3. Concluding Observations. To conclude, it is interesting to examine, or at least to hint at, several criteria of a general character with which to judge, in the context of a scientific theory, a principle or behavior of finalistic character. I have already examined the first criterion which was used in regards to thermodynamics and variational principles. Such a criterion, which has survived the test of time, can be formulated as: "a physical law can be stated in finalistic form if such a formulation can be expressed in mathematical form." In this regard, one can add that future and more advanced (“wider”) mathematics, can uncover new terrain for a kind of finalistic explanation which now might seem unacceptable from the scientific point of view. Another significant case which I have alluded to is that of stable attractors, which concerns not so much the physical laws as the individual evolutionary behavior of physical systems, i.e. a single solution of the laws. This does not pose any problems as long as the behavior of the system, which does not depend on the initial conditions, is represented by particular solutions of differential equations, and as such, arises directly from the mathematics which govern the physical system. All of this is perfectly scientific and whether or not it involves finalistic behavior is a question of philosophical interpretation of a scientific fact. The third case which I have referred to, involves the Anthropic Principle, and is by its nature more subtle, since it deals with a finalistic principle for which no mathematical formulation exists as of yet. Is it valid to accept a principle formulated this way in a scientific theory? Generally, in science, one accepts a hypothesis or theory when a comparison with experiment is possible in the following two senses: a) in accounting for the known experimental data, within the error of measurements and limits which define the domain of validity of the theory; b) in being able to predict new phenomena which are experimentally verifiable. As a rule, verification and predictions of a quantitative nature are required, that is, on the level of measurements. One, therefore, asks the following two questions: "Is a philosophical principle possible that allows one to deduce information about the values of certain quantities?" And also: "Is it possible or appropriate to work out a demonstrative but not mathematized scientific theory which allows one to describe and make predictions on non-quantitative data?."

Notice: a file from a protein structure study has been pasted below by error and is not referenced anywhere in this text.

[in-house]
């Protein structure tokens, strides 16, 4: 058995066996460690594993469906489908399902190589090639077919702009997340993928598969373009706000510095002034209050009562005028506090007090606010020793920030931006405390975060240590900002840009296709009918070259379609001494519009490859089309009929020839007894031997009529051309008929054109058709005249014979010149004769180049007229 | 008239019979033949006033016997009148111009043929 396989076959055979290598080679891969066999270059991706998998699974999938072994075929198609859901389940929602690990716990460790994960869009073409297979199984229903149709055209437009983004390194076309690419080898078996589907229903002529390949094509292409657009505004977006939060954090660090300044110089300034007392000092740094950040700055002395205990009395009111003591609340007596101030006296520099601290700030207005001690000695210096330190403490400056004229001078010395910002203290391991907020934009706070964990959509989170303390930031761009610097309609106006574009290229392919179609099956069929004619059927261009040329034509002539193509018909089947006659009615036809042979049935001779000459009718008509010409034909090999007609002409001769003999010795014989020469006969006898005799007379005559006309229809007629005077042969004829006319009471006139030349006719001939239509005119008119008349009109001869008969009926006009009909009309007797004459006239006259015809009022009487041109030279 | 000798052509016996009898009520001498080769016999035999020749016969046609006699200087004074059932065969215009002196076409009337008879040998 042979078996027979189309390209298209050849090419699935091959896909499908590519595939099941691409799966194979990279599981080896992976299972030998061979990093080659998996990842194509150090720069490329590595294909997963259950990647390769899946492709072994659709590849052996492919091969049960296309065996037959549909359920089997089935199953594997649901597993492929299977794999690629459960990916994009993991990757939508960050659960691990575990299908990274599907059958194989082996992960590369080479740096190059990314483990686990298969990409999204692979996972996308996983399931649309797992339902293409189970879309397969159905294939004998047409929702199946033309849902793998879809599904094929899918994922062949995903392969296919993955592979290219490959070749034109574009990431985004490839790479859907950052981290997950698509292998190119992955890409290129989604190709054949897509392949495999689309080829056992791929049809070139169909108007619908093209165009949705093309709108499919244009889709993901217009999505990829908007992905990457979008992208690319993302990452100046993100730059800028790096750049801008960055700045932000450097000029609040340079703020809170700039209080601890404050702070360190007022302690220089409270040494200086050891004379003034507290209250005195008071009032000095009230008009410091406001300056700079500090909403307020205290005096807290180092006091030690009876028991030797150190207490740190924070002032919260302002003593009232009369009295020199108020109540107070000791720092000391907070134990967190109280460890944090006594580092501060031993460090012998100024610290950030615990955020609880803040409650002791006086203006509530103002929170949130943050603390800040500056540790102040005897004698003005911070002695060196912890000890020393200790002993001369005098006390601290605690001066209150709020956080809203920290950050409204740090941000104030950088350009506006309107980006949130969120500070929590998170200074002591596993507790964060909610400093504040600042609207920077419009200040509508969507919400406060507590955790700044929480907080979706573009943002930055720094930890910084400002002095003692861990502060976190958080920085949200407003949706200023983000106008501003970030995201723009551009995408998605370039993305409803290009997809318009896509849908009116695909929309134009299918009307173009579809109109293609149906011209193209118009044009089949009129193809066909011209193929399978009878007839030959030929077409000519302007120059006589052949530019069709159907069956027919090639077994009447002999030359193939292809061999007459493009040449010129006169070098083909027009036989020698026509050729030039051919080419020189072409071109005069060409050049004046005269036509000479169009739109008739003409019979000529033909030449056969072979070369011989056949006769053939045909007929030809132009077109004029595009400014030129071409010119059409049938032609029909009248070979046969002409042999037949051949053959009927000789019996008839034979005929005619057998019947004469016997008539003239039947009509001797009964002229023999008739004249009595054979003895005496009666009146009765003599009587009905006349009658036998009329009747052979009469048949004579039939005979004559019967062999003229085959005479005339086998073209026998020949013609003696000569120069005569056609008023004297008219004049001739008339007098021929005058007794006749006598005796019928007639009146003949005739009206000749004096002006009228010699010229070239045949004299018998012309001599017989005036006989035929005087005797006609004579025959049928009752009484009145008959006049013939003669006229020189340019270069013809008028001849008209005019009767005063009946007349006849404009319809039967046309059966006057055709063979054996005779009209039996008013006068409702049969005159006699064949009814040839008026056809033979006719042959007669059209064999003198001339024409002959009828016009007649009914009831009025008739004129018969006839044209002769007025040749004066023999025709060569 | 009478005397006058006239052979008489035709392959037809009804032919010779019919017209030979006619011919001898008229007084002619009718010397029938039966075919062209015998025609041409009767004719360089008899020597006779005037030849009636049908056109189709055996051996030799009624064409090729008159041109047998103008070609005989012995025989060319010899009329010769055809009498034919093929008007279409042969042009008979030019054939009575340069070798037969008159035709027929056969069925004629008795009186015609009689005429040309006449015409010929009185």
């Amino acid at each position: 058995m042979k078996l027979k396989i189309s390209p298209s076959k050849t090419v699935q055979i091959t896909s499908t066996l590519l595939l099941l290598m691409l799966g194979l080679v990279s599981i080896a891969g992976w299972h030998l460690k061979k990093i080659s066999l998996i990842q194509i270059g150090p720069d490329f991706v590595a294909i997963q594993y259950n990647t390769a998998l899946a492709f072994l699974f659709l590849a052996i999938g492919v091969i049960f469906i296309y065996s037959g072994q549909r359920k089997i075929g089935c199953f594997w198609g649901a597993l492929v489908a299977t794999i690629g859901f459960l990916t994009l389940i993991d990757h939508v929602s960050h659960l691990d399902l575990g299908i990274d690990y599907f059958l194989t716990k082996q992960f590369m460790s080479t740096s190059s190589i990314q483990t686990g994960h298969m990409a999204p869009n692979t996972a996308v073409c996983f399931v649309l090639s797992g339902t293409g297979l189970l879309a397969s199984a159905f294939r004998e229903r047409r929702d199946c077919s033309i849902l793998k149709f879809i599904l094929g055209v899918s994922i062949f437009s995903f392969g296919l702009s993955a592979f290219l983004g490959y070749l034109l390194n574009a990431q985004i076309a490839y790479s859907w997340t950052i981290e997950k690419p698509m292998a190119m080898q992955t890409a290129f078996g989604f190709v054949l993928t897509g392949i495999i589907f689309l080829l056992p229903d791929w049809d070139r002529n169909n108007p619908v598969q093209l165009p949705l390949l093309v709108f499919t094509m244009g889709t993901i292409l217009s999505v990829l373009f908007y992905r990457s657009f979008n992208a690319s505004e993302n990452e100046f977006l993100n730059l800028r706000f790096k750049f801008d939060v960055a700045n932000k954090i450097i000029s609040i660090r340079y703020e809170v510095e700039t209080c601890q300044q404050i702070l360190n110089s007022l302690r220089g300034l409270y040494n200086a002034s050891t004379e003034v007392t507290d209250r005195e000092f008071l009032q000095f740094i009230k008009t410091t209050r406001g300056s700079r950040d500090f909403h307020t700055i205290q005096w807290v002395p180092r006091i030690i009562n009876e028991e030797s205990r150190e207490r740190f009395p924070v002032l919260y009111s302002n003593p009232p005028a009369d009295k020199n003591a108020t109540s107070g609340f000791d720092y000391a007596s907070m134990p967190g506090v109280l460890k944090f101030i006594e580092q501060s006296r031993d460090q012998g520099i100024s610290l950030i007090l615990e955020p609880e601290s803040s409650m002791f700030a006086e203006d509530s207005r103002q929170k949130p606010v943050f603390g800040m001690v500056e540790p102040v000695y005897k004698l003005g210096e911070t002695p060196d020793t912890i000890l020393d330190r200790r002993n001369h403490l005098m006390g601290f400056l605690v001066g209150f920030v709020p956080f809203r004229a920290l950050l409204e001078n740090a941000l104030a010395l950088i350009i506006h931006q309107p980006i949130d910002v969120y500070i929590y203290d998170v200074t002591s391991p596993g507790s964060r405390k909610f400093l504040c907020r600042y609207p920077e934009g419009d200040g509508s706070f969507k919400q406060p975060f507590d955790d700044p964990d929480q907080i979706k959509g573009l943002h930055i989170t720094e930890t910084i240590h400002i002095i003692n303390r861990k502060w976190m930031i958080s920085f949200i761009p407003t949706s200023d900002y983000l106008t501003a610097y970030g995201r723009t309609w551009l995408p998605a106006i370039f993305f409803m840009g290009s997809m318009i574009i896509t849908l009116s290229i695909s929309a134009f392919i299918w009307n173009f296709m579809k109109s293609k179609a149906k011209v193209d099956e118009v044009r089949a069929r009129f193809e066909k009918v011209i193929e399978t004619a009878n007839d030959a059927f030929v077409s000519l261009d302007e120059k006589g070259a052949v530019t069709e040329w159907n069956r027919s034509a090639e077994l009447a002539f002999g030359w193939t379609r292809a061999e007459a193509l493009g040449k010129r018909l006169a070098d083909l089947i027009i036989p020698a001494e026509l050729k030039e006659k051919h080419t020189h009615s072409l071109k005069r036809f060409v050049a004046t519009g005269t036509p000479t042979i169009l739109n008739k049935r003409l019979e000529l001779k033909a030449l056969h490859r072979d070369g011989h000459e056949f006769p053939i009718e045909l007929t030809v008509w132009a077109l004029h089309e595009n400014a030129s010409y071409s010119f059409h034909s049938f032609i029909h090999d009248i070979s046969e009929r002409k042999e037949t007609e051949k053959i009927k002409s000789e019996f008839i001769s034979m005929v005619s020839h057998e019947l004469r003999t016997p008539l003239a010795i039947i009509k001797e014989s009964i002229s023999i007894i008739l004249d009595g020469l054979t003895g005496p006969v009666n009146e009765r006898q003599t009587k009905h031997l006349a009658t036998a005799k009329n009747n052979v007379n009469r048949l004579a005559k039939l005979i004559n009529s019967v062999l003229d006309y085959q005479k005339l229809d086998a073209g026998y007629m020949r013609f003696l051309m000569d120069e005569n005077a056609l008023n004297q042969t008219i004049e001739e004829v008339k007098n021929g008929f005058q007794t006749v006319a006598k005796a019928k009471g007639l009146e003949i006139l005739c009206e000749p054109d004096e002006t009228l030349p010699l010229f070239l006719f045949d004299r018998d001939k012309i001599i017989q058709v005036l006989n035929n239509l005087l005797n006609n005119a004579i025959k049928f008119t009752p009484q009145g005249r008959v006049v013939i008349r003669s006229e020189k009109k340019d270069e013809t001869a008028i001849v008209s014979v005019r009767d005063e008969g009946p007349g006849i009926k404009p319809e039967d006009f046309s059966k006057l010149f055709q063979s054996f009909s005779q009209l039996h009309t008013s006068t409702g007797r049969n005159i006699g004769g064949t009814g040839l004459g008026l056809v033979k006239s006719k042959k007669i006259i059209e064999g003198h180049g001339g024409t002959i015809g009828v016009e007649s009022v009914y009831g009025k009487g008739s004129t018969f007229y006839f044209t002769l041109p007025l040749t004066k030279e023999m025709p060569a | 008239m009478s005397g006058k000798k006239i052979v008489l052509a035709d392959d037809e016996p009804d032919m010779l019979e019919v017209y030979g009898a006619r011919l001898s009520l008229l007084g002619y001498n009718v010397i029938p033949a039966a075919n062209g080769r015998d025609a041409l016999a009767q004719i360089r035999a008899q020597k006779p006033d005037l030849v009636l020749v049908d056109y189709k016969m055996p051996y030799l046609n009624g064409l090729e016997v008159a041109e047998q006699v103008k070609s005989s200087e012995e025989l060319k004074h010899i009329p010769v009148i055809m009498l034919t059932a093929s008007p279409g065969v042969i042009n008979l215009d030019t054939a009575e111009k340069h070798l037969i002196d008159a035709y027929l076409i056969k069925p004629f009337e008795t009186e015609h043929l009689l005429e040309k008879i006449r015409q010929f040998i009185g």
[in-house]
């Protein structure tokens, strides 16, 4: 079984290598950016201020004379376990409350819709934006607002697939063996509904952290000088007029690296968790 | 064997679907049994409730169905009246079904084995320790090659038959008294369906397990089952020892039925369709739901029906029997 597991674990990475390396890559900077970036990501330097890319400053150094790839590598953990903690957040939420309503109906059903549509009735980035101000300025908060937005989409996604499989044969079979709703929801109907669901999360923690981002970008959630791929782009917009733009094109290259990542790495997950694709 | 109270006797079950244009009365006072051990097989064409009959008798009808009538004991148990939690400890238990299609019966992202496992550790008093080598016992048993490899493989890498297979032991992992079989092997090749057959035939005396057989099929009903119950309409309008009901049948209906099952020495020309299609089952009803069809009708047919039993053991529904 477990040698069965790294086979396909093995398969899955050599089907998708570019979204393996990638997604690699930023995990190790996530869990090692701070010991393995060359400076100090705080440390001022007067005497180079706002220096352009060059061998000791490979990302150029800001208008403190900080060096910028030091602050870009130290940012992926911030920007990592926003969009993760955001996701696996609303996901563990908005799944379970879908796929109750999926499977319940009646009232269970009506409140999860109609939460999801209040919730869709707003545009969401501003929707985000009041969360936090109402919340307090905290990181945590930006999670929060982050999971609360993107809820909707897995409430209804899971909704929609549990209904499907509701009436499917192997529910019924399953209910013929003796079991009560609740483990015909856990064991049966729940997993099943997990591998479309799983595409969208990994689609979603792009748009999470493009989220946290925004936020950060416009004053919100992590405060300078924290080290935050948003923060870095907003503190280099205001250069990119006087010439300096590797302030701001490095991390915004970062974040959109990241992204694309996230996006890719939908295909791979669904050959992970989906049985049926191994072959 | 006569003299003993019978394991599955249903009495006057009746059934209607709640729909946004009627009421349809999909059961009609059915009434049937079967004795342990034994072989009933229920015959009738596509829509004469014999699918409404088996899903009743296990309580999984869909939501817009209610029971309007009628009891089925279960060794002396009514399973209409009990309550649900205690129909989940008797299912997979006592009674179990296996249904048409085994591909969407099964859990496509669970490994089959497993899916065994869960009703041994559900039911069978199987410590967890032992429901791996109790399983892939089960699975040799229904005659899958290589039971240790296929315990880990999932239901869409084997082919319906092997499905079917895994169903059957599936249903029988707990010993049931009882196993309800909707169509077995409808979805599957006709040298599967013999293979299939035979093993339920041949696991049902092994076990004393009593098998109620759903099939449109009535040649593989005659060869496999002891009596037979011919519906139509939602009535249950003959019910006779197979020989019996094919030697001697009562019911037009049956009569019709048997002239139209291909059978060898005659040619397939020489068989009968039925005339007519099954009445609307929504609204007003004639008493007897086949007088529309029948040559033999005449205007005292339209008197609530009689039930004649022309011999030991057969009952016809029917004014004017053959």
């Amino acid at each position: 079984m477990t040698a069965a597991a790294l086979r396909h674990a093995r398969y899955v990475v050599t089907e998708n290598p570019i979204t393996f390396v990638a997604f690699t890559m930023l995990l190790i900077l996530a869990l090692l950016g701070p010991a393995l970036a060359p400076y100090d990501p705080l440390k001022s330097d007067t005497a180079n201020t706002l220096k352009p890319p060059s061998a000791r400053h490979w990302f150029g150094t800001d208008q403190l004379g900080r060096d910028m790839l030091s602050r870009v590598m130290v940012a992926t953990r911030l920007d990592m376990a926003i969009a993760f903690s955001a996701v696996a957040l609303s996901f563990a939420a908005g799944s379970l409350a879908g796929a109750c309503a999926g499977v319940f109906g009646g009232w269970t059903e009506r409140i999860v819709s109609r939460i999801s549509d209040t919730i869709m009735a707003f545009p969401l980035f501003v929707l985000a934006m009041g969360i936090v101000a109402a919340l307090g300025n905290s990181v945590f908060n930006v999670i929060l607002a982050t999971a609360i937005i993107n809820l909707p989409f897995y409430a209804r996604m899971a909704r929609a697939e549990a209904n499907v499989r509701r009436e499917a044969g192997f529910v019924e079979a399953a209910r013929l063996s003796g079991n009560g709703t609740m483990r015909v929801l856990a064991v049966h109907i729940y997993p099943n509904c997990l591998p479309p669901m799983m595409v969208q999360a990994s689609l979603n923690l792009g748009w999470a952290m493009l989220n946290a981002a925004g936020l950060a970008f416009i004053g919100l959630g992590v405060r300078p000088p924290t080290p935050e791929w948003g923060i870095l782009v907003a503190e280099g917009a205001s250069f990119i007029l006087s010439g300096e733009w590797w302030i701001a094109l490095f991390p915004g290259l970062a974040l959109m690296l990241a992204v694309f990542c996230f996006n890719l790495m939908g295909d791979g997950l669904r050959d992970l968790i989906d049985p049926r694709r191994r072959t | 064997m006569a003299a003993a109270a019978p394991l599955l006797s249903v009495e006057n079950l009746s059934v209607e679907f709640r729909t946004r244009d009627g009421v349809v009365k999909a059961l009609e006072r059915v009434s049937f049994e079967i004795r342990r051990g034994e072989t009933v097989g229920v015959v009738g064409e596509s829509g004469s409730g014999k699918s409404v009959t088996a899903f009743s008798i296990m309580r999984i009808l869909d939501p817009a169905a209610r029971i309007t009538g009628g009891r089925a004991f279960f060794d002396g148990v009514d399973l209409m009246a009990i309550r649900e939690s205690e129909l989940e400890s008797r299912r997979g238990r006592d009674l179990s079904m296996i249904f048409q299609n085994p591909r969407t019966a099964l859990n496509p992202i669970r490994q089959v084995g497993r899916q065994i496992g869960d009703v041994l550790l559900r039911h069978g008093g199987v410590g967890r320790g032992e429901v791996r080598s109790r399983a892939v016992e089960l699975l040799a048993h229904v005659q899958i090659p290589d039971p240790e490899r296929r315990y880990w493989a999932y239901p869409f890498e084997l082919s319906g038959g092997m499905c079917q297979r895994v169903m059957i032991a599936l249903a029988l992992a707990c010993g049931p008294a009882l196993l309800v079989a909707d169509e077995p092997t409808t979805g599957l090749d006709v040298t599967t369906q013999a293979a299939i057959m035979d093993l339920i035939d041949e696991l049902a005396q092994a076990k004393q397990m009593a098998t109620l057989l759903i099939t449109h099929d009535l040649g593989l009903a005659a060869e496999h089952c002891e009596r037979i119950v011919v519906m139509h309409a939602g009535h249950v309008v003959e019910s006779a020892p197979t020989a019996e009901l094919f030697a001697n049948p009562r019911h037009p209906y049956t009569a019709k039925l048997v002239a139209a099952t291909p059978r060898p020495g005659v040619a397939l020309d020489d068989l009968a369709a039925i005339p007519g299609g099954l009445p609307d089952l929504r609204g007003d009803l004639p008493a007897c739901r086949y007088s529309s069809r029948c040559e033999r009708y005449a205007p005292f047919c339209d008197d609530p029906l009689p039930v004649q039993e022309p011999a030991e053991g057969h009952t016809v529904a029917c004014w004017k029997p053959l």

Obviously, these are deep and completely open questions which are fascinating to the researcher. Perhaps we are living in a very important moment in the development of scientific thought, a moment witnessing the rise of philosophical questions arising from the theory of the very foundations of science.